Blunden's War - Part 23: A German Performance
The end of January 1917, rather like a hundred years later, saw sub-zero temperatures. Blunden was to be found, along with the Battalion, somewhere to the side of the present day N37 running from Ieper to Zonnebeke. Back then, it resembled the path of the old railway. Visiting it today, it is grandly titled the southern ring road, but it is railway straight, and near the turn to Hooge Crater, it runs over a culvert.
That culvert was the conduit for a German raid on one of the coldest nights Blunden had endured out in the open.
The Battalion was to identify new young soldiers in the enemy trenches opposite. The General, back in the comparative safety of the Ypres ramparts, decided that, in a raid by Blunden, his school-friend Amon and thirty other ranks, they were to enter the German line, destroy dugouts and procure samples of the young men. All was to be backed up by barrages and trench mortars of all sizes. Blunden's scheme for a 'silent' raid was rejected. He writes: 'this seemed the end of our careers.'
For some reason, the proposed raid was cancelled. However, one midnight shortly after, Blunden had been out in No Man's Land, visiting the Battalion's front. He makes it sound like an evening stroll but a brutal bombardment was taking place to the right of the battalion, it was thought on Railway Wood.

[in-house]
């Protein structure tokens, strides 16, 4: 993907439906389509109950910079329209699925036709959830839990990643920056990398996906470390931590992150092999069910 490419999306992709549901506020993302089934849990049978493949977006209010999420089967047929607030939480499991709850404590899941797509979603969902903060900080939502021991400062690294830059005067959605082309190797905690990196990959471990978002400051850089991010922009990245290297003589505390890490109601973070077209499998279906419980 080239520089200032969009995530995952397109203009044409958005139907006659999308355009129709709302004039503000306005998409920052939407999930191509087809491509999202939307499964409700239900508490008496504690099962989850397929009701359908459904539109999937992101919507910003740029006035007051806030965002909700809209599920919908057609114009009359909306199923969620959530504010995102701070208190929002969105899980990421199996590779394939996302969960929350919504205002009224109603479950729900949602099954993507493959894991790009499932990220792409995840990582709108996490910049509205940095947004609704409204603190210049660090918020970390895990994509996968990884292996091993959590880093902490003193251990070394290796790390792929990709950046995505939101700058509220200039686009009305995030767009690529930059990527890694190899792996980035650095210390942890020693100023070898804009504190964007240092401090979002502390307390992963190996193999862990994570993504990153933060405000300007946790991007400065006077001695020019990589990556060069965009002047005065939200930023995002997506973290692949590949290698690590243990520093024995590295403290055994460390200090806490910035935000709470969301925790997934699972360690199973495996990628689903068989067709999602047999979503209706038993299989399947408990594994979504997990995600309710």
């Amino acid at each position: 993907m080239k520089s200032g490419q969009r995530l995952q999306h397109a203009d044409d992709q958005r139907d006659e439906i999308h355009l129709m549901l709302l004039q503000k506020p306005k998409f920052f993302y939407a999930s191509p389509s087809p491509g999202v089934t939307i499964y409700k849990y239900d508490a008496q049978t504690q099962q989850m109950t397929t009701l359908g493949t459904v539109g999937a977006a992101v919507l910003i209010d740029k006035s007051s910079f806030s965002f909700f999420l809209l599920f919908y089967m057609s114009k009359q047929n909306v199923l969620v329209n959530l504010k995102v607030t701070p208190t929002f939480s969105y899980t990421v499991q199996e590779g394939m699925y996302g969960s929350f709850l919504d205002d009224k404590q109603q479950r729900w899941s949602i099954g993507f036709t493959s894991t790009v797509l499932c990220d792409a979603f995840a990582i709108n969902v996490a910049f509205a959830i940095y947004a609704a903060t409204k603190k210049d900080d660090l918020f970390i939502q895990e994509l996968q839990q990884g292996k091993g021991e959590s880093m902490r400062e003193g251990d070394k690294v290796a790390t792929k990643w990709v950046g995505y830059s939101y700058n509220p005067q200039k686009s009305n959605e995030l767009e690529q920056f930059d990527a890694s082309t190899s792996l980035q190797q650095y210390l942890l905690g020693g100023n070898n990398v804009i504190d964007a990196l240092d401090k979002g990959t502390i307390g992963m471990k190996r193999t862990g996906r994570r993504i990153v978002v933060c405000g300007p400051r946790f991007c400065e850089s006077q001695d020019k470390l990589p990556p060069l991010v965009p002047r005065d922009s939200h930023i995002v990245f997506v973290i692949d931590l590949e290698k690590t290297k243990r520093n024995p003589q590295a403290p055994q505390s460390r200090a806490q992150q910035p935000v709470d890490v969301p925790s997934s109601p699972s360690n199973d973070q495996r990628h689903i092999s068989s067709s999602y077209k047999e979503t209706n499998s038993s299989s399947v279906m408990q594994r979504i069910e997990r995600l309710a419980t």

Such is the nature of war, that the sound of the bombardment becomes like a sound-track, and Blunden 'went back to [his] blanket'. At around 9am the following frosty morning, he meets Col. Harrison and exchanges news of the bombardment.
'Not on the 12th', Harrison refutes, 'but on us. We have lost ten men killed and prisoners.' The raiders had approached out of sight of the British sentries, on the south side of the railway embankment. They had waited under the culvert for the barrage, before attacking the Battalion. One man held his Lewis gun at his shoulder and was firing at the raiders, he was found dead among the hummocks, his hand to his gun.
This raid burned brightly in Blunden's mind for the rest of his life. Two short words in Undertones give the reason. The culvert was 'hitherto unnoticed'. He felt personally responsible for not having noticed it - although later he says that the conditions were 'opposed to field engineering.' He generously describes the German dead - one an officer of about forty 'scarred and still hostile'. Another, 'a fair haired youth of eighteen, lying in the snow on his back, staring at the blue day with eyes as blue and icy; his feet were towards the German lines, and his right hand clutched the wooden handle of a bomb.'
Today, the scene can hardly be imagined, as light traffic speeds gently past Railway Wood, past the sign to Hooge Crater Museum - and over the culvert.
For a better view of the scene today go to Google Streetview and search for: crossroads with
N37 and Begijnenbosstraat, near Hooge, Ieper.